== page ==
According to Pew Research Center, while parents with minors are considered to be more tech savvy than other adults — they are more likely to own computers, tablets, and the like — 81 percent of these parents say that reading print books to their children is “very important."
Yet, in this same poll, researchers found that the amount of adults using tablets (31 percent) and e-readers (26 percent) has not only been rising, but a third of this population says that they are reading more than usual because of the wide availability of e-content.
So, if you want to instill a love of reading in your child, which medium is best?
According to The New York Times, while the amount of adults buying e-books has increased at a dizzying rate, sales for children’s e-books represent less than 5 percent of total children’s books sales. Meanwhile, e-book purchase accounts for 25 percent of total book sales for adults.
Here are some advantages that come with sticking to paper:
The book is simple. Immediate. Tactile. A marvel of design. It never runs out of battery and it’s durable. Books are cheaper, and easier to replace. You can worry less about getting splashed at the poolside with one of these in your hand.
As described in this New York Times post, researchers at Temple University found that parents who read from a print book tend to ask more inference and comprehension questions, such as “What do you think will happen next?" Parents who read from an e-book tended to focus more on the device — “Hold it this way," or “Push here."
Books don’t shine in your eyes, which makes them a good way to wind down before going to bed. Light-emitting devices, such as the iPad, send signals to your brain that you should stay awake because they inhibit the secretion of melatonin, the neurotransmitter related to sleep.
However, with e-readers that use e-ink, a technology that doesn’t emit back-light and looks similar to ink on paper, eye strain isn’t an issue. Some common devices that use e-ink are Nooks and Kindles.
Children’s e-books are full of engaging additions, such as music and games. However, as Lisa Guernsey explains in this Scholastic article, these additions can be overwhelming for kids and take away focus from the actual story.
Sharing is easier with books. It’s less of a hassle to lend and borrow books than to share digital content (although sharing capabilities are improving on e-readers). 69 percent of adults in the Pew poll said that when it came to sharing books, print books were their preferred method.
E-books are quickly becoming a staple in adults’ literary lives. When asked to choose between a print book and e-book for different situations, the majority of those polled by Pew researchers said that when it comes to having a wide selection, traveling, or getting a book quickly, they prefer a digital format.
Are these benefits applicable to children as well? Here’s where e-readers just might be beating out traditional books:
Going digital is convenient for parents on the move. When you’re going on a family vacation, it’s much easier to pack a Kindle instead of a satchel full of books.
Books become apps, and this is a double-edged sword. While, as noted before, the multi-faceted nature of an e-book can be distracting, it can also make children more engaged in their reading experience.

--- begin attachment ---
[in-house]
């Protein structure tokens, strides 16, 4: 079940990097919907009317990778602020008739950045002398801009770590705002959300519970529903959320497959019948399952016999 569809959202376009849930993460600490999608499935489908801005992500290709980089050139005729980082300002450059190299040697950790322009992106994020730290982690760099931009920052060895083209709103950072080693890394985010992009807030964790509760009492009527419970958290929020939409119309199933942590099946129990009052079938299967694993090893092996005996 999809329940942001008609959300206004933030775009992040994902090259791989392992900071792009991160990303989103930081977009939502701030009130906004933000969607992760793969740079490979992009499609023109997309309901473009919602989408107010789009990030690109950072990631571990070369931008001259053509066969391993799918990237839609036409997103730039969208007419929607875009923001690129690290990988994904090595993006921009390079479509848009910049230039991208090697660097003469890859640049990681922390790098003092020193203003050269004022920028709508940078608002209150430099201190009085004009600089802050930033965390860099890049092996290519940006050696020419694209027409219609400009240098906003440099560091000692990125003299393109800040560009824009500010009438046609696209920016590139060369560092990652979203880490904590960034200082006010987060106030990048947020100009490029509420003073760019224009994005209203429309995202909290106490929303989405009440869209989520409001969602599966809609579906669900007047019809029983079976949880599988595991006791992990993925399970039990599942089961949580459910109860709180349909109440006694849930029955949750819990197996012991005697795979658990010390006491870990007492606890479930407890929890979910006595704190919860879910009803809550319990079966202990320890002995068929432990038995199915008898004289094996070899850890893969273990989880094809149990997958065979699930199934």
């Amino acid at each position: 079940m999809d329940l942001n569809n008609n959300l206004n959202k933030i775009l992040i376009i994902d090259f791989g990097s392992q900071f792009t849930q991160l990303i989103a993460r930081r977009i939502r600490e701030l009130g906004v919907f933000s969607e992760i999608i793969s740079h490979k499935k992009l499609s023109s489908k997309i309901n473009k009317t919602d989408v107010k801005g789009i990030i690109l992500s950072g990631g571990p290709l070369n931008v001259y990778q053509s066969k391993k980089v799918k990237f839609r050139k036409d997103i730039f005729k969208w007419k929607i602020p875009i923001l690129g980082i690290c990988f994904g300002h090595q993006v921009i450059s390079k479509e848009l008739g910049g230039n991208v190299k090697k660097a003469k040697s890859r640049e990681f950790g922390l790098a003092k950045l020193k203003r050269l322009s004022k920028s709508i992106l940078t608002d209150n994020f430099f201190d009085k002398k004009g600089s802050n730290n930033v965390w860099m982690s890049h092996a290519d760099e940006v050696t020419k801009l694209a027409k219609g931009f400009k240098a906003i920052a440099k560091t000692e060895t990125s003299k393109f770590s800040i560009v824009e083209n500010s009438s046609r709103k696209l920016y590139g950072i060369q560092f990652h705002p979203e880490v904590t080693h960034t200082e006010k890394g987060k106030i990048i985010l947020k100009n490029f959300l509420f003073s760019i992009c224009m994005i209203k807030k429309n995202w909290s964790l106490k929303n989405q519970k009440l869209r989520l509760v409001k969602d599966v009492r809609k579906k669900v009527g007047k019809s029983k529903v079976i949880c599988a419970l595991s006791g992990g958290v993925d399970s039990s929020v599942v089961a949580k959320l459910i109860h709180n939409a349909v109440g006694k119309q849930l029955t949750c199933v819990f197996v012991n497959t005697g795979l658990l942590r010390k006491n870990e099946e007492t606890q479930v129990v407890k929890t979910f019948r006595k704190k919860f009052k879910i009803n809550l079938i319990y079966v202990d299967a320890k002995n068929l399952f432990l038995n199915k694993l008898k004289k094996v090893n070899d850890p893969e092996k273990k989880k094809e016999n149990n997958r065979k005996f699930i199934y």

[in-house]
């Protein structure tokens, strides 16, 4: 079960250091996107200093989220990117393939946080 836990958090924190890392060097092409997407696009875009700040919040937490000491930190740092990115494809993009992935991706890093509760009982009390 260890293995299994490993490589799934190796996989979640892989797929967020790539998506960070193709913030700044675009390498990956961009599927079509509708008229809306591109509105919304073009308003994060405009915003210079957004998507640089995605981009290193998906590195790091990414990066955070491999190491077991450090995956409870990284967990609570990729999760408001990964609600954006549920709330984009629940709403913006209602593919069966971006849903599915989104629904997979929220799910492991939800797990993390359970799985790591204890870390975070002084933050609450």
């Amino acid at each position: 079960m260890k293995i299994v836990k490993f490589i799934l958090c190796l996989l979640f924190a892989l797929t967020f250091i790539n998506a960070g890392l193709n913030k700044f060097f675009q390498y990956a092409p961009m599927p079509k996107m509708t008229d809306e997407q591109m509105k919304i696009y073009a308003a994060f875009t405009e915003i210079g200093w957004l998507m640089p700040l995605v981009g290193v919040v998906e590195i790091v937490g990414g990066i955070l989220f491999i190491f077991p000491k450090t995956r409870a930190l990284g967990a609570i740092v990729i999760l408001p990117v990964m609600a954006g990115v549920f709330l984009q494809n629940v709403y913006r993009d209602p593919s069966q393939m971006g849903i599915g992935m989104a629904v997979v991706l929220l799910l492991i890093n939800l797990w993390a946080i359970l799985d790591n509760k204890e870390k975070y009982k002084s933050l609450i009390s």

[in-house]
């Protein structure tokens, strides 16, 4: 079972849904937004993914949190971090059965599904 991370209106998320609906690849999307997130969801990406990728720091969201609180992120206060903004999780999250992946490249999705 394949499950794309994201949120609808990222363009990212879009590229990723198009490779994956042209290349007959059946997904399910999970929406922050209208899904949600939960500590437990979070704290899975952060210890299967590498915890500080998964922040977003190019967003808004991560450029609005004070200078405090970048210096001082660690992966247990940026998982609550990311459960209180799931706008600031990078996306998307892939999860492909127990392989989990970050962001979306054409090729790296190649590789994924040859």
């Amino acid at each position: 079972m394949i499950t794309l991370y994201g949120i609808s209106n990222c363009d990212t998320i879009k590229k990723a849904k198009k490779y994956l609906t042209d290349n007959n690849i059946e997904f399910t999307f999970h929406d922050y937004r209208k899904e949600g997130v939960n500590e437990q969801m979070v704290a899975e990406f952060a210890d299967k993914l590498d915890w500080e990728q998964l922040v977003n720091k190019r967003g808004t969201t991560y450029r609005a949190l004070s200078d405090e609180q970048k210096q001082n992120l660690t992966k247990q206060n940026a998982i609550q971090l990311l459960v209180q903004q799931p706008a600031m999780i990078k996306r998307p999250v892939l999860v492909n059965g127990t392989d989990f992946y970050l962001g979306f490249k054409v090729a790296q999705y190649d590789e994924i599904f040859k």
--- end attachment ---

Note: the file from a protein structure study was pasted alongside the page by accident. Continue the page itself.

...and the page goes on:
Reading is reading, no matter if it’s on a e-reader or a book. While parents are concerned that their child may be playing Angry Birds rather than reading for her assigned book, there are tablets designed for children that can help them stay focused, and with parental controls on most commercial tablets and e-readers, parent can monitor what content their children consume.
For middle school and high school kids, e-readers, tablets, and access to digital resources are key to success in school. Teachers assign homework requiring the use of digital technology, and students are expected to share their work on the cloud, or to annotate what they’ve read from “Fault In Our Stars."
We’re becoming dual-format readers. E-books are better for travelling, when we’re on the go, but books are better for intimacy, when we want to connect with each other by sharing what we’ve read through storytelling.
No matter what surface you are reading on, just remember to keep it interactive. As Gabriela Strauss, an adjunct assistant professor at Vanderbilt explained in this New York Times article, engaging with your child in whatever learning process she is doing — be it book or e-book — is what matters most.
Dell’Antonia, KJ (2011, December 28). Why books are better than e-Books for children. Retrieved online from The New York Times.
Desilver, D. (2014, January 21). Overall book readership stable, but e-books becoming more popular. Retrieved online from The Pew Research Center.
E-books vs. print: what parents need to know. (n.d.). Retrieved December 15, 2014, from Scholastic.
Fitzgerald, T. (2012, March 28). Bringing up an E-Reader. Retrieved online from The New York Times.
Fowler, G. (2010, April 1). Screens and eyestrain. Retrieved December 15, 2014, from The Wall Street Journal.
Milian, M. (2010, April 24). Reading on iPad before bed can affect sleep habits. Retrieved online from The Los Angeles Times.
Richtel, M. And Bosman, J. (2011, November 20). For their children, many e-book fans insist on paper. Retrieved online from The New York Times.
Zickuhr, K. (2013, May 28). In a digital age, parents value printed books for their kids. Retrieved online from The Pew Research Center.